There's a big fight brewing between two of the leading voices of the Republican Party. Rand Paul and Ted Cruz may be "good friends," but their differences in foreign policy offer a stark contrast between the two senators flirting with campaigns to become the next commander in chief.
In terms of exciting political narratives, this one is pretty good, and it was one of the big headlines that came out of CPAC and this Sunday's talk shows. But it's not entirely accurate, and very much overblown.
This latest "fight" between the two potential presidential candidates is more one-sided—an attempt by Cruz to find some difference in policy to gain favor among a base that might be slipping from his fingers. It's more of a difference in tone, not policy.
Cruz on Sunday tried to separate himself from his potential rival Paul, telling This Week, "I don't agree with him on foreign policy."
The Texas Republican continued: "I think U.S. leadership is critical in the world, and I agree with him that we should be very reluctant to deploy military force abroad, but I think there is a vital role, just as Ronald Reagan did."
ABC's Jonathan Karl, who interviewed Cruz, ate it up. "Cruz's approach stands in stark contrast with fellow tea partier Rand Paul," the reporter said.
So, if Cruz's approach mirrors Reagan's, where does that leave Paul?
"I'm a great believer in Ronald Reagan. I'm a great believer in a strong national defense," Paul told Fox News Sunday.
Paul took this idea further, penning an op-ed Monday describing Reagan's foreign policy as based on both "peace through strength" and diplomacy.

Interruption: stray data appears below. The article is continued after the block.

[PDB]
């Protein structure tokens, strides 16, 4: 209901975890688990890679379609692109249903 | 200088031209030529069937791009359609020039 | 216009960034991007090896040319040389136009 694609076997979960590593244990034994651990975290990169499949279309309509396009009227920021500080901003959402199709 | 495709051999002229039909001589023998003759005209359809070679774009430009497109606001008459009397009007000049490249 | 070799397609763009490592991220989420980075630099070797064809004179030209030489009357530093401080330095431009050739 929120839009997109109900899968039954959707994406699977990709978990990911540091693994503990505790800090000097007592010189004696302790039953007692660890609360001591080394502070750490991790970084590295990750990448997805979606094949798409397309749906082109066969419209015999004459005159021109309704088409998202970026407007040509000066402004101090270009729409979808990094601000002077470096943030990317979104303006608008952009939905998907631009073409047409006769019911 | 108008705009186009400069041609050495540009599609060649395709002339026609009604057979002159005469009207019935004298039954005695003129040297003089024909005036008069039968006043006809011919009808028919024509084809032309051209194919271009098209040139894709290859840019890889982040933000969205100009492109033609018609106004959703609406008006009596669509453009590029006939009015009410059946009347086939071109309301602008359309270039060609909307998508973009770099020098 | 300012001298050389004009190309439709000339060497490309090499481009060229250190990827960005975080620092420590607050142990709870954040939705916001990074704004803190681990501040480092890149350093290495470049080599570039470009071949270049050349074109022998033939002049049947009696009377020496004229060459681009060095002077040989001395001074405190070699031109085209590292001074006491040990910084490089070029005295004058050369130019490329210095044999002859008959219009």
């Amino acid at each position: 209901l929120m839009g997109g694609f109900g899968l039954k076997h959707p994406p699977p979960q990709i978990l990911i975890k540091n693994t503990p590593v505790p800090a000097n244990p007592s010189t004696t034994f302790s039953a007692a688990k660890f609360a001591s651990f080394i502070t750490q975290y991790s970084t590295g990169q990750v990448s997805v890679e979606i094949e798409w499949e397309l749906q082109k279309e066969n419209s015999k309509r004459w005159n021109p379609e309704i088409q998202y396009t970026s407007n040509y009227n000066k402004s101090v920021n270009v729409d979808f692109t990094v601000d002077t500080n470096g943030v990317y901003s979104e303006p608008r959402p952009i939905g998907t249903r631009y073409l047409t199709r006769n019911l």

Fine, they both want to have the same foreign policy as Reagan. But what about specific issues, such as Ukraine?
Cruz told ABC on Sunday that the appropriate path in the region would be for the U.S. to implement sanctions against Russia, saying that military intervention was not needed.
And Paul? Well, he thinks there should be sanctions and visa bans too.
But look at how this started. Just a few days before Russia sent troops into the Crimea region of Ukraine—when the only action Vladimir Putin had taken was through backchannels—Paul told The Washington Post, "Some on our side are so stuck in the Cold War era that they want to tweak Russia all the time and I don't think that is a good idea."
Three days later, the situation drastically changed, and so did Paul's tone. But this is still the quote that many on the right have used to attack Paul's foreign policy, despite his comments since.
So, this isn't much of a difference in policy in Ukraine. It's not really even a difference in aggressive tone against Putin. What, then, is the problem here? It's politics.
Paul came out as the big victor at the CPAC straw poll on Saturday, earning 31 percent support. Cruz was in second, but with only 11 percent support—a disconcerting distance from the winner.
Cruz, who sees his Republican colleague from Kentucky maintaining his popularity with the conservative base, is trying to use foreign policy as a way to gain favor. But that's not necessarily the best idea. He should have asked Marco Rubio.
One of the bigger flops at CPAC was the Florida Republican, once seen as a young conservative darling who could win with wide appeal. Today, though, he's but a blip on the radar after isolating many conservatives with his work on immigration reform. Attempting to win support back, he went on the offensive with foreign policy.
In his speech on Friday, he tried to regain his conservative bona fides by contrasting himself with Paul by making a strong case for American interventionism overseas.
And how did it pan out for him? He finished in a very distant seventh place at CPAC, with only 6 percent support. For someone who got second place last year, that's quite the disappointing finish. His speech did not work with that audience (the message could resonate with voters outside of CPAC, like his action on immigration).
Now Cruz is attempting a similar strategy. But if Cruz wants to stand apart from the front-runner, he needs to find another issue. He won't win with this one.